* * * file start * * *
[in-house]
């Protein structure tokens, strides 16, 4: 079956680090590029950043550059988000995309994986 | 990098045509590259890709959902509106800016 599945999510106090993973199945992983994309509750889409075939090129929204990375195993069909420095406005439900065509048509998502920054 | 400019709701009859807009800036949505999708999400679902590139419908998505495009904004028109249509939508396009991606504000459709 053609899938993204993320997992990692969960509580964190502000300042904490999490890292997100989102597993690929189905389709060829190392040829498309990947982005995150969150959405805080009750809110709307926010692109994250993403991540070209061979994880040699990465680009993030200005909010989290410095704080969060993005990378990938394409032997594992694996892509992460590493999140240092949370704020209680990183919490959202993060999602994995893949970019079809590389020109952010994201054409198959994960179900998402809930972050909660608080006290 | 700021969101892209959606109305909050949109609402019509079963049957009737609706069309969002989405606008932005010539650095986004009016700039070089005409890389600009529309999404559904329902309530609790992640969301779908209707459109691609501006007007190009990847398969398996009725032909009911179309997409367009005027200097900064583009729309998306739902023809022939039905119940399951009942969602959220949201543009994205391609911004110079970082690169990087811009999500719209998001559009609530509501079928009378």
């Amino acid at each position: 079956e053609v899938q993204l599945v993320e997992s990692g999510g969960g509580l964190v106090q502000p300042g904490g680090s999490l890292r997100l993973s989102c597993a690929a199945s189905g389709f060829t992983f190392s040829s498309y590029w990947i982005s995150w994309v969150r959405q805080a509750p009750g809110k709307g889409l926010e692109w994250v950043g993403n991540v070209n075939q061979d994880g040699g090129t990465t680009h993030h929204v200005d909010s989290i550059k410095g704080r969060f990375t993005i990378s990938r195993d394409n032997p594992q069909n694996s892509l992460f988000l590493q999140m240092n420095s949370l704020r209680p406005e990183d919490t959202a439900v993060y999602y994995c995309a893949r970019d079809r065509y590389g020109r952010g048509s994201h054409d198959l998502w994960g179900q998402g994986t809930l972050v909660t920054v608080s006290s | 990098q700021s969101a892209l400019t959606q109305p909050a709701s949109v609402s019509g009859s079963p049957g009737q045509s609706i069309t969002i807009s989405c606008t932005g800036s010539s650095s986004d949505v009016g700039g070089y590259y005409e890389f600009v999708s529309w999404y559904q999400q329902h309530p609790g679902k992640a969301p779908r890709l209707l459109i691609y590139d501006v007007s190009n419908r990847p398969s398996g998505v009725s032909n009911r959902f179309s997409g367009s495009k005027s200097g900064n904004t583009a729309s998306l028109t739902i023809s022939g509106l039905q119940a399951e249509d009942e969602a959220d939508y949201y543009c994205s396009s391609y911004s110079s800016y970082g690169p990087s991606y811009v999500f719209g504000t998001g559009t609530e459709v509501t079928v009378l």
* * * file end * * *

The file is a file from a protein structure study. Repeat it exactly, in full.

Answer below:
[in-house]
């Protein structure tokens, strides 16, 4: 079956680090590029950043550059988000995309994986 | 990098045509590259890709959902509106800016 599945999510106090993973199945992983994309509750889409075939090129929204990375195993069909420095406005439900065509048509998502920054 | 400019709701009859807009800036949505999708999400679902590139419908998505495009904004028109249509939508396009991606504000459709 053609899938993204993320997992990692969960509580964190502000300042904490999490890292997100989102597993690929189905389709060829190392040829498309990947982005995150969150959405805080009750809110709307926010692109994250993403991540070209061979994880040699990465680009993030200005909010989290410095704080969060993005990378990938394409032997594992694996892509992460590493999140240092949370704020209680990183919490959202993060999602994995893949970019079809590389020109952010994201054409198959994960179900998402809930972050909660608080006290 | 700021969101892209959606109305909050949109609402019509079963049957009737609706069309969002989405606008932005010539650095986004009016700039070089005409890389600009529309999404559904329902309530609790992640969301779908209707459109691609501006007007190009990847398969398996009725032909009911179309997409367009005027200097900064583009729309998306739902023809022939039905119940399951009942969602959220949201543009994205391609911004110079970082690169990087811009999500719209998001559009609530509501079928009378």
């Amino acid at each position: 079956e053609v899938q993204l599945v993320e997992s990692g999510g969960g509580l964190v106090q502000p300042g904490g680090s999490l890292r997100l993973s989102c597993a690929a199945s189905g389709f060829t992983f190392s040829s498309y590029w990947i982005s995150w994309v969150r959405q805080a509750p009750g809110k709307g889409l926010e692109w994250v950043g993403n991540v070209n075939q061979d994880g040699g090129t990465t680009h993030h929204v200005d909010s989290i550059k410095g704080r969060f990375t993005i990378s990938r195993d394409n032997p594992q069909n694996s892509l992460f988000l590493q999140m240092n420095s949370l704020r209680p406005e990183d919490t959202a439900v993060y999602y994995c995309a893949r970019d079809r065509y590389g020109r952010g048509s994201h054409d198959l998502w994960g179900q998402g994986t809930l972050v909660t920054v608080s006290s | 990098q700021s969101a892209l400019t959606q109305p909050a709701s949109v609402s019509g009859s079963p049957g009737q045509s609706i069309t969002i807009s989405c606008t932005g800036s010539s650095s986004d949505v009016g700039g070089y590259y005409e890389f600009v999708s529309w999404y559904q999400q329902h309530p609790g679902k992640a969301p779908r890709l209707l459109i691609y590139d501006v007007s190009n419908r990847p398969s398996g998505v009725s032909n009911r959902f179309s997409g367009s495009k005027s200097g900064n904004t583009a729309s998306l028109t739902i023809s022939g509106l039905q119940a399951e249509d009942e969602a959220d939508y949201y543009c994205s396009s391609y911004s110079s800016y970082g690169p990087s991606y811009v999500f719209g504000t998001g559009t609530e459709v509501t079928v009378l």